3D Obstetrical Applications

September 7, 2006

OBGYN.net Conference CoverageFIGO 2000 INTERNATIONAL FEDERATION of GYNECOLOGY & OBSTETRICS: Washington DC, USA

Audio/Video Link For more info on this topic check out Dr. Schild's lecture from Medison's "Premier Evening" at FIGO 2000.
*requires RealPlayer - free download

Terry Dubose:  “I’m Terry Dubose, and we’re at FIGO 2000 in Washington, D.C.  We have Dr. Ralf Schild here who’s just completed a lecture with a live scan - a 3D video capture of an obstetrical exam.  I’d like for him to tell us a little bit about himself and his work - Dr. Shield.”

Dr. Schild:  “I’ve previously worked in Bonn in the Department of Prenatal Diagnosis and Therapy for the last four years, and most of the time I’ve done 3D ultrasound there in obstetrics and gynecology.

Terry Dubose:  “I know that the public has gotten a lot of information about pretty pictures and that sort of thing but medically and diagnostically, how do you see this benefiting?

Dr. Schild:  “The pretty pictures are nice information for the patient but they are by far not the most important as far as 3D ultrasound is concerned.  The most important thing to me is that you get additional information.  You get additional plus scanning imaging plane, you can get a good estimation of volumes, you can assess the fetal volume, and you can store that information.  You can work on that anytime later on which are basically the main advantages of the 3D scan.”

Terry Dubose:  “As far as fetal motion, how does that affect the image?  Do you have a protocol where you ask the mother not to eat sugar or anything like that?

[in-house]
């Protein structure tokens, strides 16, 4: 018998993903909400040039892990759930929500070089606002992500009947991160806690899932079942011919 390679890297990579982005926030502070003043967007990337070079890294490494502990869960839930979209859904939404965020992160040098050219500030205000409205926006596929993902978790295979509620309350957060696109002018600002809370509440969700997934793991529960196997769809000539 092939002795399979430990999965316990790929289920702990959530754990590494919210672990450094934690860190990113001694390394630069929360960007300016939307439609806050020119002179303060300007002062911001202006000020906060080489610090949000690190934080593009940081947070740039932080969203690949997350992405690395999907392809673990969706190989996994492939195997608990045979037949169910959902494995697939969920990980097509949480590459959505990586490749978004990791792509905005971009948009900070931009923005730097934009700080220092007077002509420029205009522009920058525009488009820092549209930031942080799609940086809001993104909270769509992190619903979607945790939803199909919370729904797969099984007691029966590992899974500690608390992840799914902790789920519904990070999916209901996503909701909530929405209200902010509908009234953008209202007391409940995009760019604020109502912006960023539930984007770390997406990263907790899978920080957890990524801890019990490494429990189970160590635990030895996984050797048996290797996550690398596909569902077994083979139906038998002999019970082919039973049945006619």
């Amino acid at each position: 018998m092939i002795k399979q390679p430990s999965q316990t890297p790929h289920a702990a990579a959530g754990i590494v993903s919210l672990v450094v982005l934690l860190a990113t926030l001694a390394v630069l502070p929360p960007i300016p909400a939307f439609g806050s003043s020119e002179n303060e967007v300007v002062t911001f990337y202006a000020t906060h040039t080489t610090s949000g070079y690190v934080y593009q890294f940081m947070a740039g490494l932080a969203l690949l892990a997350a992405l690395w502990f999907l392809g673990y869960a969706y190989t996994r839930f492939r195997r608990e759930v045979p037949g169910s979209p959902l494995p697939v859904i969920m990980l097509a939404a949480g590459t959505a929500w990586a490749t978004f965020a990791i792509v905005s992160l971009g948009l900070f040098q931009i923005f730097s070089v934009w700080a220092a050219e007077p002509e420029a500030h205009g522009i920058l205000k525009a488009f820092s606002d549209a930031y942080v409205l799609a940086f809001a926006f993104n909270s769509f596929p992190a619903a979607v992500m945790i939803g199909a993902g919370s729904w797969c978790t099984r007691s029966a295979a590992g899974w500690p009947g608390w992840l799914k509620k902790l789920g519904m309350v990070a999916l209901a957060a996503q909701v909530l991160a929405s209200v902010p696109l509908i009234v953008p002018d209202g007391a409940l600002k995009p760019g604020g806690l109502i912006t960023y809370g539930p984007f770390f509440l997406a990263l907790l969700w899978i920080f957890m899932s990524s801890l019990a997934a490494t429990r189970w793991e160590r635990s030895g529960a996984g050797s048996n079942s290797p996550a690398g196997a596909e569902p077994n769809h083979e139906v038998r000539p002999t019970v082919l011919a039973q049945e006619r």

Dr. Schild:  “No, we haven’t got a protocol about just eating sugar or not.  Sure, the more active a fetus is the more the 3D volume data acquisition is negatively affected so if the baby is nice and quiet and in a good position, that is a much better condition to have a 3D scan then the opposite.”

Terry Dubose:  “I know we’ve been doing the head circumference for a number of years now, do you see a volume being more accurate for dating and size and that sort of thing?”

Dr. Schild:  “We’ve done some studies on the size of the estimated fetal weight less than a week before delivery, and we found that taking the volumes into consideration gets a better volume estimate although this kind of investigation examination is more time consuming.  In my opinion, at the current time, you should still take all the standard measurements but it’s worthwhile measuring volumes and in the future to assess the value of measuring volumes.  There might be a chance that the traditional keck (kg) weight from this being replaced by new forms in the future.”

Terry Dubose:  “It’s perfectly logical that three-dimensional is going to lead to better information and better detail.  Dr. Schild, we appreciate your sharing this with us.”

Dr. Schild:  “It was a pleasure.”

Terry Dubose:  “I wish you good luck with your research.”

Dr. Schild:  “Yes, thanks a lot.”

Terry Dubose

:  “Thank you very much.”